When someone asks me what a developmental pediatrician does, I tell him or her that I treat children who have a variety of developmental problems, such as attention deficit hyperactivity disorder (ADHD). Without fail, that disclosure elicits some sort of an emotional reaction.
Many people have strong opinions about whether the disorder really exists. Parents are still being told, by family and so-called friends, that it’s “their fault,” and that all these children need is discipline, sometimes defined as “a swift kick in the you-know-what.”
The truth is that ADHD exists and often requires a multipronged approach to treatment. According to the CDC, 6.4 million children ages 4–17 have been diagnosed with ADHD in the U.S. This percentage has risen sharply over the past decade—from 7.8 percent in 2003 to 11 percent in 2011.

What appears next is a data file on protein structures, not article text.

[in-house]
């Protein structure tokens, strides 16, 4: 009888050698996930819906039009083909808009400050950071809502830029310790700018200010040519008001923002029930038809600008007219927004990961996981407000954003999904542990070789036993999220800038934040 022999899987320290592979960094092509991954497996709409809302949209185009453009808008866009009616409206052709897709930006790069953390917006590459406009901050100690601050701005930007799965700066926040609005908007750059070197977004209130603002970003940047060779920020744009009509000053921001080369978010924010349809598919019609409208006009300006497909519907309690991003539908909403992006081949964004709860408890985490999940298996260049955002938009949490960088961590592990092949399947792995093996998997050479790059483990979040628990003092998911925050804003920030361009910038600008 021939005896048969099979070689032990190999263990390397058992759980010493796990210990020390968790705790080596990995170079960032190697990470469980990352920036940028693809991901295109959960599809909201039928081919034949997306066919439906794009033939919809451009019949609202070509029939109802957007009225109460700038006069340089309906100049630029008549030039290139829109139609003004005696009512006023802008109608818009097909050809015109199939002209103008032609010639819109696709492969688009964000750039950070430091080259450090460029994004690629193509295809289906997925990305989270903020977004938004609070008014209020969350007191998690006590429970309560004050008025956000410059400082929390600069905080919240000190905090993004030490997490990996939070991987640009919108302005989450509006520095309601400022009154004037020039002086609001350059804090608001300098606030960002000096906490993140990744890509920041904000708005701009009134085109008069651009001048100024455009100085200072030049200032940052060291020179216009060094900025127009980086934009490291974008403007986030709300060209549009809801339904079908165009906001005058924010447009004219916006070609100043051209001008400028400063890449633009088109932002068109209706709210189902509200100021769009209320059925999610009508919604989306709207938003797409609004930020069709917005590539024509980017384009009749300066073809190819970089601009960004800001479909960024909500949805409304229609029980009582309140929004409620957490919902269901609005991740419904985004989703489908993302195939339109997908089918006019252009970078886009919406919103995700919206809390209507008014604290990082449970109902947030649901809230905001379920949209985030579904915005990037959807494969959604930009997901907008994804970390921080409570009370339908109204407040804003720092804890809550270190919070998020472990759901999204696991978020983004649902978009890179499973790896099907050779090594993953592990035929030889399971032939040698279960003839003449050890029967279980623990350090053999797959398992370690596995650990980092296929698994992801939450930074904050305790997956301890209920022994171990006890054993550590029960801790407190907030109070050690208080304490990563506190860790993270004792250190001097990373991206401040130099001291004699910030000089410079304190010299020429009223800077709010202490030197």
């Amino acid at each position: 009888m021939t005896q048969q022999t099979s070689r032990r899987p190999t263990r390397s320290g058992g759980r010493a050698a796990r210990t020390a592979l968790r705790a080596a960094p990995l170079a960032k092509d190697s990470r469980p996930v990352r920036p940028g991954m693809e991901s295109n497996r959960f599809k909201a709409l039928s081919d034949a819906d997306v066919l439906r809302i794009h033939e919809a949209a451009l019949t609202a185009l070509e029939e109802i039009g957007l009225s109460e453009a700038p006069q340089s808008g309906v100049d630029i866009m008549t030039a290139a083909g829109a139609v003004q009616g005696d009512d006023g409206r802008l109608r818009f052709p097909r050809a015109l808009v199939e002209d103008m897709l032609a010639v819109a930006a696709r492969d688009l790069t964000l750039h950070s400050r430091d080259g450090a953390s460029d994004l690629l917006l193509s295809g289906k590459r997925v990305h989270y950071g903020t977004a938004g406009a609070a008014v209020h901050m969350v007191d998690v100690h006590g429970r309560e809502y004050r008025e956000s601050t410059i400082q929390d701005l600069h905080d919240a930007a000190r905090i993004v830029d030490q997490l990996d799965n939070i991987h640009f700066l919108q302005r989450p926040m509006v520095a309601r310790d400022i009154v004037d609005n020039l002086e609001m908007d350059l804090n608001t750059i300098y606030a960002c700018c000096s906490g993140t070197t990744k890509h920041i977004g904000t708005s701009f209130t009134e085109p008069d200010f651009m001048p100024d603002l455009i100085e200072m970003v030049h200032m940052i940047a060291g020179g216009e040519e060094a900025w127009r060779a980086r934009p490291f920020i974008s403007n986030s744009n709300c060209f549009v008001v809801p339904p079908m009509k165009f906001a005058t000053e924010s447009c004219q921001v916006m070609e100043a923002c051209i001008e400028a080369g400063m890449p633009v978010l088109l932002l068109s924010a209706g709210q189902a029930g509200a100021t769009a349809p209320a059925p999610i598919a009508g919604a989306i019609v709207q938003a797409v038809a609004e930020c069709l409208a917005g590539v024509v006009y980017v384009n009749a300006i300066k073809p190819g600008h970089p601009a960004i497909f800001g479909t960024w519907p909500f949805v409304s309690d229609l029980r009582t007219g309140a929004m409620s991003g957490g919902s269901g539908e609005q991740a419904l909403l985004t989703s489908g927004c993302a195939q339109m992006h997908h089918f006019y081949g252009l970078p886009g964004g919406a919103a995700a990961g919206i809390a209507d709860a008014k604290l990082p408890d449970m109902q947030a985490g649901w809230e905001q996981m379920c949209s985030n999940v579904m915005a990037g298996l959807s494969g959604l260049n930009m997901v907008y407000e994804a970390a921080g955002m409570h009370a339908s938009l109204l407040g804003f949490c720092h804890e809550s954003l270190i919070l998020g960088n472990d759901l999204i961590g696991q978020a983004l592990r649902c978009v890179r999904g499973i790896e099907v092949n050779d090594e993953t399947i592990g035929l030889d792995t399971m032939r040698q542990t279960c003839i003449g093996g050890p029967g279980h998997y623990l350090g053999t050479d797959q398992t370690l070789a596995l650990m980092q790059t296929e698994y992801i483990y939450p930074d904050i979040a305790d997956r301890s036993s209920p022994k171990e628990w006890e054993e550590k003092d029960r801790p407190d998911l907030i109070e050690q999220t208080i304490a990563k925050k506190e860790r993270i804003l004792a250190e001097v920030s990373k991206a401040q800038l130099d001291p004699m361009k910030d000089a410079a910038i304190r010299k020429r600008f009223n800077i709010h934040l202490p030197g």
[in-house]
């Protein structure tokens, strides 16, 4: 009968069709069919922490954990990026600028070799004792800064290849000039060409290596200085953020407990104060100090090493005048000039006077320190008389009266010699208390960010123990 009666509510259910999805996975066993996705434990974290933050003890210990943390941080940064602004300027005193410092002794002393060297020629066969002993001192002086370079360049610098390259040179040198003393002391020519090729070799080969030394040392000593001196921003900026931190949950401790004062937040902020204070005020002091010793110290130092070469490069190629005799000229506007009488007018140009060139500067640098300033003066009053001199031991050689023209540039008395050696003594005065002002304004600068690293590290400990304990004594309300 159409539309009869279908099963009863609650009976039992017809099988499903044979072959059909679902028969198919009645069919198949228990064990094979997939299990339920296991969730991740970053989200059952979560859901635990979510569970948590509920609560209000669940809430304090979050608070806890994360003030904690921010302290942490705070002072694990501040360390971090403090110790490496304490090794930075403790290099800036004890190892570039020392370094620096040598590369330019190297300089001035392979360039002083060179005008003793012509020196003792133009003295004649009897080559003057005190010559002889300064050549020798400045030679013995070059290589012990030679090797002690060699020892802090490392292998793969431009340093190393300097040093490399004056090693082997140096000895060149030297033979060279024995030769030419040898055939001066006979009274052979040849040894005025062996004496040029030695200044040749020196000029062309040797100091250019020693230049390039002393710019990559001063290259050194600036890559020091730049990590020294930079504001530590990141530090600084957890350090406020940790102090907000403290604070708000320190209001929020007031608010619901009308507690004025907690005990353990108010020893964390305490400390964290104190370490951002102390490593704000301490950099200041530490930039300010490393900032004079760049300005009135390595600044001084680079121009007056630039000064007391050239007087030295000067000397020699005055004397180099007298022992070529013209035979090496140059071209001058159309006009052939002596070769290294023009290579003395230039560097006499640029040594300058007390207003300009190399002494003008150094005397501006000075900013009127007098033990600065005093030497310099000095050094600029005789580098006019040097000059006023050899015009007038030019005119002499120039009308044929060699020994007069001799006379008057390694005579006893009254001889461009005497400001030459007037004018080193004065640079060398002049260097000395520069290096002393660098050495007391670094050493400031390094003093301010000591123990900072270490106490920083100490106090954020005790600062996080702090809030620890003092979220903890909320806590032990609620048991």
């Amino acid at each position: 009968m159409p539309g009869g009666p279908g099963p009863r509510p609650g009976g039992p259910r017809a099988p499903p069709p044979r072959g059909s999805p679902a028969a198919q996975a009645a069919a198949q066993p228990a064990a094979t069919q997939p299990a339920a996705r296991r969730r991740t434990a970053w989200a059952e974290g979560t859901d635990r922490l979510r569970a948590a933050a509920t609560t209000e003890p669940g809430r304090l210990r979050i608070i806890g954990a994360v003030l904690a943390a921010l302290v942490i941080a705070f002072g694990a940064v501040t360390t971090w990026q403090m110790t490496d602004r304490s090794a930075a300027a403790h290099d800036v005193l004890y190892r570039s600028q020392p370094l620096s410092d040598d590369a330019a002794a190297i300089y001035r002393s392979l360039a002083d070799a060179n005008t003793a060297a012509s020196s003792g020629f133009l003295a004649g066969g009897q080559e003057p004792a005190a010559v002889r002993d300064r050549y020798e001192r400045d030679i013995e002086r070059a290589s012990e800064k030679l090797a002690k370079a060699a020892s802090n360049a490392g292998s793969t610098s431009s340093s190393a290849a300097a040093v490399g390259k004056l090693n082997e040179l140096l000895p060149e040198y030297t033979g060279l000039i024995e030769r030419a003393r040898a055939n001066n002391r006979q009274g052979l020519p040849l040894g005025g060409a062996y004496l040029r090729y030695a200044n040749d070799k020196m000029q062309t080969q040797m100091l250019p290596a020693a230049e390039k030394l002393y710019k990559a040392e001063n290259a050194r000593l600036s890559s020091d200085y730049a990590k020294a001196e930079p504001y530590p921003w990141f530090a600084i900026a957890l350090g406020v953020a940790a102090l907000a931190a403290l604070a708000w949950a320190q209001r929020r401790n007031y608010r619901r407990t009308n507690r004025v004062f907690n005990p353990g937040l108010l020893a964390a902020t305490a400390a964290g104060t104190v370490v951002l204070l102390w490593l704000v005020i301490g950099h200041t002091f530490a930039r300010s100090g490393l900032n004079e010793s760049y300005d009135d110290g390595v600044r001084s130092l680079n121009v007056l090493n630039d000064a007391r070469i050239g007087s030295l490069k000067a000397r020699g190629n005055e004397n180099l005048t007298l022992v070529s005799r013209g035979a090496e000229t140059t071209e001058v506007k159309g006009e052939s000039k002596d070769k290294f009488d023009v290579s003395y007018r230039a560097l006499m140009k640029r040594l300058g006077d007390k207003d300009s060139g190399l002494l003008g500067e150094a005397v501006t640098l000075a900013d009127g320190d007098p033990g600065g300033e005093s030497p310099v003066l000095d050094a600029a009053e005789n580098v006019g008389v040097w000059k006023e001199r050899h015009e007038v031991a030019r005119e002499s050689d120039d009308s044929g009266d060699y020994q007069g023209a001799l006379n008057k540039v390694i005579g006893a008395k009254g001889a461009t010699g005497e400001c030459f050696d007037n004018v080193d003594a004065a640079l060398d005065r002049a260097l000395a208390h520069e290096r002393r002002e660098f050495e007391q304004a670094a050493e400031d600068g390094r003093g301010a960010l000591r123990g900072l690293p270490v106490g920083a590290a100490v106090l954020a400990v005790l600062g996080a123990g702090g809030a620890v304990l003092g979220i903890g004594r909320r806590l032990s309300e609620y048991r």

To Medicate or Not
Even more emotionally laden is the topic of medication. People tend to be either for or against stimulant medications, such as Ritalin and Adderall, with no middle ground. Earlier in my career, I had a charming but extremely hyperactive patient whose mother was a healthcare worker. After a variety of nondrug approaches failed to help her child, she finally resigned herself to starting a trial of medication, but just for when the child was in school. It worked well, but at a follow-up visit the mother, shamefaced, admitted that she had been giving her daughter the medication on weekends, as well as for school, after the girl tearfully asked “Can I please take my medication for soccer?”
A pivotal research project changed the treatment landscape. In 1999, the MTA Cooperative group published the Multimodal Treatment Study for Children with ADHD. This landmark study proved that medication, with or without behavioral treatment, was superior to community treatment or behavioral treatment alone.